Confused by the world’s daily chaos and the ways in which conflict seems to be the only way events are handled? Deborah Harkness’ best-selling All Souls Trilogy offers some solutions that can help.
I don’t know about you, but it’s a rare day — hour?? — where I don’t feel as if the world is maybe melting in front of me. Between global warming, chaotic economic markets and questionable leadership decisions (I’ll just leave that there so I don’t alienate everyone immediately), it’s hard not to feel a little like Chicken Little. Solutions seem like a chimera.
Then I had an epiphany one day while rereading Deborah Harkness’ A Discovery of Witches. Maybe the solution — or at least a solution — really just boils down to this: everyone should read the All Souls Trilogy.
Why? Because the series’ main themes of the importance of love, family and, finally, tolerance serve as a good reminder that, differences aside, we are all in this together. And if creatures as diverse and misinformed and obdurate as vampires, witches and daemons can get beyond their infighting and power struggles to unify for the common good, well, maybe, so can humans.
The potential for change starts with love. Thanks to an antiquated covenant overseen by a leadership council called the Congregation, witches, daemons and vampires are not supposed to be friendly, much less fall in love. Maintaining their supposed differences (cue ridiculous Dracula and vampire sunrise myths for starters) and preventing each other from even working together is, the Congregation insists, for the good of all. It keeps the species pure and safe by preventing humans from noticing strange goings-on.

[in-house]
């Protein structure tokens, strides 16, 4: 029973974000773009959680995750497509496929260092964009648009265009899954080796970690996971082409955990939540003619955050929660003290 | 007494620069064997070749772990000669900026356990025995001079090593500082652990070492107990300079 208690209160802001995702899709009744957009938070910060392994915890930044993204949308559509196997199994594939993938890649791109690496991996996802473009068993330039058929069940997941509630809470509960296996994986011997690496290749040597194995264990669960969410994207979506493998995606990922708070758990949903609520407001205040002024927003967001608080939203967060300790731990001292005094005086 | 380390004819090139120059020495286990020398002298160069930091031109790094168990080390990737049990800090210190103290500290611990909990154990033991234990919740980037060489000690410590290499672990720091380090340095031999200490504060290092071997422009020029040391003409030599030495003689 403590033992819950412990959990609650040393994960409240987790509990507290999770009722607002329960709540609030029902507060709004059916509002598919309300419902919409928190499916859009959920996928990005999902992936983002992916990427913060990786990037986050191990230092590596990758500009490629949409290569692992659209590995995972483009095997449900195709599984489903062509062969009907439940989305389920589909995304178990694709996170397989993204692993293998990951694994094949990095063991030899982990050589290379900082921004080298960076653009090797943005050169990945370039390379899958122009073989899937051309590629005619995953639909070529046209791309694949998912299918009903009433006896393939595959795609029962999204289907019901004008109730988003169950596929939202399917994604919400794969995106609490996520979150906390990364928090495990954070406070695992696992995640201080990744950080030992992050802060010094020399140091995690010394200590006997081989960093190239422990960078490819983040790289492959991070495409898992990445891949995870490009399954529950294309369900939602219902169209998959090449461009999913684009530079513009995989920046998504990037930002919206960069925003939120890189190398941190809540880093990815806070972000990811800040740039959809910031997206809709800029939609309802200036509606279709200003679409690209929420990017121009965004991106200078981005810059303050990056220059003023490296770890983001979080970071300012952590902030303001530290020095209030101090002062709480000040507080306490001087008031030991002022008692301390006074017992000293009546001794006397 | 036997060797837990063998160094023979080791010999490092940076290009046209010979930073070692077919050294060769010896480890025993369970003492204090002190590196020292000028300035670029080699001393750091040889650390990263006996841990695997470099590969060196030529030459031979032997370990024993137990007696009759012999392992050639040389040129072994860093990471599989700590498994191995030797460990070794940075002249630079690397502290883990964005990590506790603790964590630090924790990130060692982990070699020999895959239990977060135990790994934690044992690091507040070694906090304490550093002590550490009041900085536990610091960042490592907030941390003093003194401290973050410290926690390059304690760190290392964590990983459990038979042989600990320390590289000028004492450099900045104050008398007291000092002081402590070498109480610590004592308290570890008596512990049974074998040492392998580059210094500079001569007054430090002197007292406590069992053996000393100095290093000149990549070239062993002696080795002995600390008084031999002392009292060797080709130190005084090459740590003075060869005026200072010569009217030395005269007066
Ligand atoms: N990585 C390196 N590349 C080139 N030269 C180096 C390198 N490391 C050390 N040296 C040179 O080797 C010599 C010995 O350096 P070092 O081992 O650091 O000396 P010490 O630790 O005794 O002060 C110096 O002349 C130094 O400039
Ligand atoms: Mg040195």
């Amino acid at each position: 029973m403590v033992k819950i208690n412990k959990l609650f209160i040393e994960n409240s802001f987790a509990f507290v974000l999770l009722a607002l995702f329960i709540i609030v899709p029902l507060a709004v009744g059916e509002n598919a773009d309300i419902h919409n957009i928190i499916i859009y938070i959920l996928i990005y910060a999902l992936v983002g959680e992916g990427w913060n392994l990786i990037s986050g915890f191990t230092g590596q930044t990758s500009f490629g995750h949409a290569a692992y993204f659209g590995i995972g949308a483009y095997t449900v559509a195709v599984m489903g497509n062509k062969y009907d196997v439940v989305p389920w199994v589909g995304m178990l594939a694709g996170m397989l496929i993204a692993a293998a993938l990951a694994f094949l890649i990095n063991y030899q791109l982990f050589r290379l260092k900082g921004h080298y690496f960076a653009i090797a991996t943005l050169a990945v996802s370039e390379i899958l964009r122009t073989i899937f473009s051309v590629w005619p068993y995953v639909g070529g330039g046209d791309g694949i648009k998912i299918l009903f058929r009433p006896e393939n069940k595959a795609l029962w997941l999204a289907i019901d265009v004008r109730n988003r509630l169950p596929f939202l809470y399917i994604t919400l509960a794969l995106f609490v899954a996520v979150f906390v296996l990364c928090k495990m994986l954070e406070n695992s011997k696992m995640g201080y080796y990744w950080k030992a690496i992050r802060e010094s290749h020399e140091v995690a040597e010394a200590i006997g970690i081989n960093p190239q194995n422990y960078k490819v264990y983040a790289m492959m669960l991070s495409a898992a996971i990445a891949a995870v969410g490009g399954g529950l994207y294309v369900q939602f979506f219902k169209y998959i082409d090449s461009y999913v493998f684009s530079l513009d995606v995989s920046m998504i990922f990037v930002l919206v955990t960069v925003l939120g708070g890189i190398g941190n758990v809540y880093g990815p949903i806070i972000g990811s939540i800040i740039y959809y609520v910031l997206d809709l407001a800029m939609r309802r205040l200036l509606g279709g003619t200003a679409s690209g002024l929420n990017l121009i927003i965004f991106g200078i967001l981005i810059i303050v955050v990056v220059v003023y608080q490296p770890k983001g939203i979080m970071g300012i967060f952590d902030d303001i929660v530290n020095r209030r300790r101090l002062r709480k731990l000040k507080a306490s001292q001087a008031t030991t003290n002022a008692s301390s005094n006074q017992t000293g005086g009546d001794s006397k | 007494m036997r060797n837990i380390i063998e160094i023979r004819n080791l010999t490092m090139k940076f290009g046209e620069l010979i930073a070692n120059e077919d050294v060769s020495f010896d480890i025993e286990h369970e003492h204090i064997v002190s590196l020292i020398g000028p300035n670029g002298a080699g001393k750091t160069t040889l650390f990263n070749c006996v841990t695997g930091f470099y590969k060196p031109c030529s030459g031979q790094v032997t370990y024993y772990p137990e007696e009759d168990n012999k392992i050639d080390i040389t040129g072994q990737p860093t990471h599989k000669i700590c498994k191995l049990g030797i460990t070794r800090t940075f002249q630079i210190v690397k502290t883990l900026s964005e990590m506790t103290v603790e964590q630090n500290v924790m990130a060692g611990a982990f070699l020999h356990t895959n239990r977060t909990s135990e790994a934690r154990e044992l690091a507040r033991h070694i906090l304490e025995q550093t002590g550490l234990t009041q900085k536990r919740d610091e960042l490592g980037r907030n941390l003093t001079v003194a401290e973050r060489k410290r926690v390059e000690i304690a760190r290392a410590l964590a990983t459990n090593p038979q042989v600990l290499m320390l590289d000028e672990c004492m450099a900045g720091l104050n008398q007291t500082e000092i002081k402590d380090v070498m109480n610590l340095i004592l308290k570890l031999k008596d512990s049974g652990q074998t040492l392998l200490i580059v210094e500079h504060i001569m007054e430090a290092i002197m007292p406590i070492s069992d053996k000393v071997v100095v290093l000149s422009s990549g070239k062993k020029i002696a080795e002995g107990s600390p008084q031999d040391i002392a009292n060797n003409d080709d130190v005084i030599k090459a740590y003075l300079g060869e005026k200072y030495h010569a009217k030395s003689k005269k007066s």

Diana and Matthew shoot that theory to hell within days of meeting each other as they fall in love. “I choose you,” Matthew says to Diana at one point, while Diana describes her love for Matthew this way: “Somewhere in the center of my soul, a rusty chain began to unwind. It freed itself, link by link, from where it had rested, unobserved, waiting for him. My hands, which had been balled up and pressed against his chest, unfurled with it. The chain continued to drop, to an unfathomable depth where there was nothing but darkness and Matthew. At last it snapped to its full length, anchoring me to a vampire. Despite the manuscript, despite the fact that my hands contained enough voltage to run a microwave, and despite the photograph, as long as I was connected to him, I was safe.”
They refuse to listen to various emissaries from the Congregation and other “interested” parties claiming to have their best interests in mind by insisting they cease and desist. As fans know, things get a lot worse before they get better. But it is in this muck that the lessons that count are learned.